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The Huli - Papua New Guinea’s Fascinating Indigenous People

2022-07-27
Lingua:English
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Papua New Guinea is an island nation in the southwestern Pacific Ocean. The Huli clan, also known as the Haroli, are an indigenous group that lives in the Hela Province of Papua New Guinea. The Huli have lived in this remote area for over 1,000 years and their presence only became known to Europeans in the 1930’s.

An aspect of Huli culture that has fascinated travelers and the international community alike is the “wigmen” and the tradition of making elaborate wigs. Such wigs are made from the hair of young men. In order to produce nice ceremonial wigs, the young men need to keep rigorous discipline when taking care of their hair. For example, they must refrain from eating certain foods and sleep in a specific position on a neck rest, with a wooden bar that is raised. To maintain soft hair, Huli men also wet their hair with holy water three times a day and sprinkle it with fern leaves while chanting spells. As the hair grows longer, it is formed into a unique shape that resembles the cap of a mushroom or pirate’s hat. The entire process takes 18 months, and at the end of this period, the hair is cut very close to the scalp. Each young man may produce a wig up to 5 or 6 weeks before they get married. After this time, their hair will no longer be used for wig making.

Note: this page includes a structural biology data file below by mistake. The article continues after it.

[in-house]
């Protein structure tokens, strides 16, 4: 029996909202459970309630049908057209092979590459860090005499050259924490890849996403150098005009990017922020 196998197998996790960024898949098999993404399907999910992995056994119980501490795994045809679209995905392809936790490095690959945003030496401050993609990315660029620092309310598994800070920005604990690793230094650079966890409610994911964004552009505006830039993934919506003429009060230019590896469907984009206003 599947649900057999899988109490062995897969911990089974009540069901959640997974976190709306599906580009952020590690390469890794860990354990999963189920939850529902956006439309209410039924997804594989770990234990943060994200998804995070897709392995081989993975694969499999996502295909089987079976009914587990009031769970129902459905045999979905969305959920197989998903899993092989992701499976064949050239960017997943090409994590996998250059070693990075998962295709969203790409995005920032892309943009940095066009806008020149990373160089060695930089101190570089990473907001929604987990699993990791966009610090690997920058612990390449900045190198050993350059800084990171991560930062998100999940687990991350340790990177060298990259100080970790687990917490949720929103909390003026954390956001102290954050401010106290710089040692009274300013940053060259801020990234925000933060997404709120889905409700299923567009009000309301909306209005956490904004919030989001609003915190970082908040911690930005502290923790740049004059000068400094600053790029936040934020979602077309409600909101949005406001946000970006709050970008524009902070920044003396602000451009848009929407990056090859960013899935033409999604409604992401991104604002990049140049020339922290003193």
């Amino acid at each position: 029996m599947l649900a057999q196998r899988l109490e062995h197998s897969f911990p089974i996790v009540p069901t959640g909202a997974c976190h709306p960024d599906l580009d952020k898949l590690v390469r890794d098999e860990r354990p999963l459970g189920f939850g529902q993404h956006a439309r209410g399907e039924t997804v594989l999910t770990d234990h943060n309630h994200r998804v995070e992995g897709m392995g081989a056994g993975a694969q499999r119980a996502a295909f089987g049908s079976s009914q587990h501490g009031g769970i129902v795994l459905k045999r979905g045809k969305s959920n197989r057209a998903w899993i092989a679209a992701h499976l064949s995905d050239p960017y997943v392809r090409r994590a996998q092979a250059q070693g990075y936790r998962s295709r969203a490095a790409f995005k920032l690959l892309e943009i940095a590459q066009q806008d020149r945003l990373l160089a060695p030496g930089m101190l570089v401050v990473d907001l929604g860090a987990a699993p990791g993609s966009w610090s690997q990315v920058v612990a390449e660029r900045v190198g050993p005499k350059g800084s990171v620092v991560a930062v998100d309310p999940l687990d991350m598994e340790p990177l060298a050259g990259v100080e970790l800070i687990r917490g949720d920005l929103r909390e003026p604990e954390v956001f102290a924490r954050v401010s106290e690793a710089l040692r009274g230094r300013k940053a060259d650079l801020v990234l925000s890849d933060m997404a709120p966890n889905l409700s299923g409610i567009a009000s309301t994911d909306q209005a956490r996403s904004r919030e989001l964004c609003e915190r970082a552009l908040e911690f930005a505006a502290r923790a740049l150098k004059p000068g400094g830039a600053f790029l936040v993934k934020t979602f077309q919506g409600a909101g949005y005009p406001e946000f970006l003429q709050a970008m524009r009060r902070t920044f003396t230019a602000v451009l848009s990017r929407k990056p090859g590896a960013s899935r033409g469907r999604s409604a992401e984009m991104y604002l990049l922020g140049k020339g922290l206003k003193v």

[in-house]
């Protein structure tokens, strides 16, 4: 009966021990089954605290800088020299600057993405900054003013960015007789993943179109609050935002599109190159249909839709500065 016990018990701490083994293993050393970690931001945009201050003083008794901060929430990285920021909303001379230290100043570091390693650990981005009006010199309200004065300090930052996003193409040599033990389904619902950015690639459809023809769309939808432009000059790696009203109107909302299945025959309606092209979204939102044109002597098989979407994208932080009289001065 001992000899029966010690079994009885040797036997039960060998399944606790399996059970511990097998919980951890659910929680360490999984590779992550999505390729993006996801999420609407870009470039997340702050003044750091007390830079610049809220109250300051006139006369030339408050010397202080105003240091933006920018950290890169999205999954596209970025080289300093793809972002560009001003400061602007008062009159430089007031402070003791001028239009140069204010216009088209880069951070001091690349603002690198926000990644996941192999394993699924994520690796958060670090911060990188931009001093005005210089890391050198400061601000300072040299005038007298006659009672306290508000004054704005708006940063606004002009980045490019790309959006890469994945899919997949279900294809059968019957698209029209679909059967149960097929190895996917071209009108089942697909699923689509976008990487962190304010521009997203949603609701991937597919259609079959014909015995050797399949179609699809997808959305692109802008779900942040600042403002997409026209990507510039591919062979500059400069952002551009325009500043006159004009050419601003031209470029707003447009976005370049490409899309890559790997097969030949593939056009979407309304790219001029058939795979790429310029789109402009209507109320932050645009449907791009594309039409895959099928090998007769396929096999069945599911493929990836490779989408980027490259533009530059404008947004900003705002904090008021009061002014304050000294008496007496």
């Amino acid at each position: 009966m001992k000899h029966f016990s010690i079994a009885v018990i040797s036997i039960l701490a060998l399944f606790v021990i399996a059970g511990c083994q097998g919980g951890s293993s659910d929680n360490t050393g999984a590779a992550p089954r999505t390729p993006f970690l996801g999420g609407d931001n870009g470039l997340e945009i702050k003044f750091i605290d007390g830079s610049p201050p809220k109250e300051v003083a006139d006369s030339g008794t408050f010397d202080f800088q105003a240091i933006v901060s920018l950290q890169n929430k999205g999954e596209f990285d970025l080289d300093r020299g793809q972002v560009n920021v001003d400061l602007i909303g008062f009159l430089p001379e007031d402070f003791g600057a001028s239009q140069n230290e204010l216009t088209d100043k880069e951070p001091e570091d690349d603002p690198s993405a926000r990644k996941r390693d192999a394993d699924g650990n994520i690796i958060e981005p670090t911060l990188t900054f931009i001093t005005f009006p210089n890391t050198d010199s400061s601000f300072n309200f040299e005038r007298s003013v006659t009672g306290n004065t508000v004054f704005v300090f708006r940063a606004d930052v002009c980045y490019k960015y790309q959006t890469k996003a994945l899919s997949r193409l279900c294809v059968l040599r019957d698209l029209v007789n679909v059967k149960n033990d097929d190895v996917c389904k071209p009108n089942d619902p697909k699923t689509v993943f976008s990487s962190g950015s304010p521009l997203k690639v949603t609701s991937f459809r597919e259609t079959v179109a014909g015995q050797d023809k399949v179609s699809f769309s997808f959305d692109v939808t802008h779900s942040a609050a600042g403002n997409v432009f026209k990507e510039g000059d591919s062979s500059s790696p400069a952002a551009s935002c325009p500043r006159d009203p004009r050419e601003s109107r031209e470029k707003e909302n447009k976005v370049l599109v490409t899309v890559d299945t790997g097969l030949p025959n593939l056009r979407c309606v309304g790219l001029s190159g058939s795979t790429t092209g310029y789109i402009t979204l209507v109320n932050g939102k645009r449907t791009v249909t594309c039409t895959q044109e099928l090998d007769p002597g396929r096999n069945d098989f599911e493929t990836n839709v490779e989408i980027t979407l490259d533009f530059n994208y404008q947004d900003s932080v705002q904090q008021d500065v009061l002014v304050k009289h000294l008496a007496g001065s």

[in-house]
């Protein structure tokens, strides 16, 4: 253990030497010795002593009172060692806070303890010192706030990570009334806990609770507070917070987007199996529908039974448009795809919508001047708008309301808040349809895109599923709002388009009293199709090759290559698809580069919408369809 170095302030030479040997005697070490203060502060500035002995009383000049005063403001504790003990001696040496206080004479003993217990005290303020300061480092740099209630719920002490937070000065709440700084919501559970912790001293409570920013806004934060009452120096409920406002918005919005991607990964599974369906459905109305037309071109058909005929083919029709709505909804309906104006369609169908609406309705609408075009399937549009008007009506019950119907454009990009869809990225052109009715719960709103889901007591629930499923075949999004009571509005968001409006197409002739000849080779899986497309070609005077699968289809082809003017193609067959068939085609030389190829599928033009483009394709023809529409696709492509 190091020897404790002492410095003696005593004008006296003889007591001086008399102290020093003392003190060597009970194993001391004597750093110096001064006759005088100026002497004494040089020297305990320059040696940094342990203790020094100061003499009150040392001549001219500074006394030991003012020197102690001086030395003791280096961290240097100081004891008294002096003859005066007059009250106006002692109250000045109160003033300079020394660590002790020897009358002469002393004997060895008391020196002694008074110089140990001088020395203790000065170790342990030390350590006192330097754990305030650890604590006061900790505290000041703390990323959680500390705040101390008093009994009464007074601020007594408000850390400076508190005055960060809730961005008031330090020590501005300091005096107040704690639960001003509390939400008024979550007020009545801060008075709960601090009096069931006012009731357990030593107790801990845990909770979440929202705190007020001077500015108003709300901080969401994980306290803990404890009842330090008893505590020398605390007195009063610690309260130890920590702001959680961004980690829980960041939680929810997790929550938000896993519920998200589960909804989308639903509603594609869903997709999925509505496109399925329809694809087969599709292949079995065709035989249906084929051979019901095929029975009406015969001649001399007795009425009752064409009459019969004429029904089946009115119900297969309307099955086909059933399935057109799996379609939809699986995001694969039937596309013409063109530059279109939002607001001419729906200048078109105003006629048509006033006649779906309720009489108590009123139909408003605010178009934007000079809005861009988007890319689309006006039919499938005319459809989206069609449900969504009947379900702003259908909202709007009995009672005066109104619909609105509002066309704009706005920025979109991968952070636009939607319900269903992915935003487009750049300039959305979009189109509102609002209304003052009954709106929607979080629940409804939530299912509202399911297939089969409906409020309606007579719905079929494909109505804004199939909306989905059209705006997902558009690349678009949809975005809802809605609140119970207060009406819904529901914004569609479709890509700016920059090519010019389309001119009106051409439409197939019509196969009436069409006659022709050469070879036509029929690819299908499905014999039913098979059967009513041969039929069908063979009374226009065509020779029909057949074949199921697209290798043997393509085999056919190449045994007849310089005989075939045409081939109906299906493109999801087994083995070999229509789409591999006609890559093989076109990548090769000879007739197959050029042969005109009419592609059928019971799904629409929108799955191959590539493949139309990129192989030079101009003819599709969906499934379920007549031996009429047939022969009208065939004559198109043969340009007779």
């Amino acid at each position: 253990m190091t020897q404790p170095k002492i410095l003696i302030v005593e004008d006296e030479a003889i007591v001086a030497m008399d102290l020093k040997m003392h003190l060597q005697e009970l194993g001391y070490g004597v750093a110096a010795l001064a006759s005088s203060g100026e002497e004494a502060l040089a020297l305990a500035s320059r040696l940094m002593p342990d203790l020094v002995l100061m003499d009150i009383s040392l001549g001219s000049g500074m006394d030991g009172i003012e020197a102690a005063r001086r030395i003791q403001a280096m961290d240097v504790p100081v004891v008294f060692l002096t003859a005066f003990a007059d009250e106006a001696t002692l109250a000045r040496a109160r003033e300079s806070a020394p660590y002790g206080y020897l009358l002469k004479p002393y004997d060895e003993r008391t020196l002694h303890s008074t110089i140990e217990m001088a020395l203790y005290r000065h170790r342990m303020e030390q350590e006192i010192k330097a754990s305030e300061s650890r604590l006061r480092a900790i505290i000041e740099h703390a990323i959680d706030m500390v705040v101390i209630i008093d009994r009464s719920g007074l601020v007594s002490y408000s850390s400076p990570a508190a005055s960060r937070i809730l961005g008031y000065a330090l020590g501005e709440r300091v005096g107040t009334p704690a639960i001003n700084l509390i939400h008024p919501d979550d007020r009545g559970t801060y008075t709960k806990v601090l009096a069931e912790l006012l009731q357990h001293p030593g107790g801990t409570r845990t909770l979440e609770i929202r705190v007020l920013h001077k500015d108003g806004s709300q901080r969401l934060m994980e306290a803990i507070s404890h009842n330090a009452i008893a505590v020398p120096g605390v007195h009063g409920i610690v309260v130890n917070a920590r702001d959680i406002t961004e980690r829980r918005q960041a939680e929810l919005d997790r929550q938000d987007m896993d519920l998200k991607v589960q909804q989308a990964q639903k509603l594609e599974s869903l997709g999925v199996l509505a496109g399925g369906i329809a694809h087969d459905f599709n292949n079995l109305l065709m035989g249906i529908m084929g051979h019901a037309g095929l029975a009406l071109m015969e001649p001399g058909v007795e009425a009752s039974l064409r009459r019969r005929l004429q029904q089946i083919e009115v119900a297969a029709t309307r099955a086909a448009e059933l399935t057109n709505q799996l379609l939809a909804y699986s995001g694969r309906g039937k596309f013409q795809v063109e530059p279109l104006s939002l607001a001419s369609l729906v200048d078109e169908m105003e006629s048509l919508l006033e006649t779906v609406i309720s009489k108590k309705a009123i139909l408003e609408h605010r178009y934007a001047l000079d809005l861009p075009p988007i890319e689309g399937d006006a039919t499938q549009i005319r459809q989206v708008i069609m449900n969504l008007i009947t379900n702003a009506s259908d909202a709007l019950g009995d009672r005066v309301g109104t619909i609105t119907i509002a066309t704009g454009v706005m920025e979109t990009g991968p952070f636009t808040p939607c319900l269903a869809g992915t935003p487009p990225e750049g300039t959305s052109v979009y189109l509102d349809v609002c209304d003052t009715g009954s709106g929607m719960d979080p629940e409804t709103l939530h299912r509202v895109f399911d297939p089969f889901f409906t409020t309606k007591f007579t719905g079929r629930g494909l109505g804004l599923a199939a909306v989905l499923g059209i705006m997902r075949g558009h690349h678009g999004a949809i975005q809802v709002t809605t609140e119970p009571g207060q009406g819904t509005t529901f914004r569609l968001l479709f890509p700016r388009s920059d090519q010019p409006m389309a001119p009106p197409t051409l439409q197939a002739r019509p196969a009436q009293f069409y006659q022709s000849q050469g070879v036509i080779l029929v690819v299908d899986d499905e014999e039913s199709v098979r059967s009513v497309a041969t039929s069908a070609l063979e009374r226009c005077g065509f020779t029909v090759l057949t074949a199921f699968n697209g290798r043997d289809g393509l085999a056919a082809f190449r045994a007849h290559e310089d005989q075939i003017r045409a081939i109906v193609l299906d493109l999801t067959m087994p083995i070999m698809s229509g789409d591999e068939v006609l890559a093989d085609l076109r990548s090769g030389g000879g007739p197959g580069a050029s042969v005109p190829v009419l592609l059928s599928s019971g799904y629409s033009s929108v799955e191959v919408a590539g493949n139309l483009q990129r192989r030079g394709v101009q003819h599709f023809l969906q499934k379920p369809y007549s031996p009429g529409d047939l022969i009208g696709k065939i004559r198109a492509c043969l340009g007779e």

Sing-sings are elaborate song and dance festivals that take place each year. Up to one hundred groups from different ethnicities in Papua New Guinea travel to attend this large gathering. Sing-sings were organized as a way for multiple groups to come together peacefully and celebrate the abundance of diversity that exists on the island country.

The Huli have traditionally used a restorative approach to cultivate their land. Known as shifting agriculture, they clear bushland to grow food, then wait a few years for the land to naturally re-forest itself before growing crops in the same area again. The Huli also believe that there are supernatural beings that live in rivers and water, caves, the sky, mountains and bushland. These supernatural beings are thought to control the climate and the land, as well as affect the fertility of the soil.
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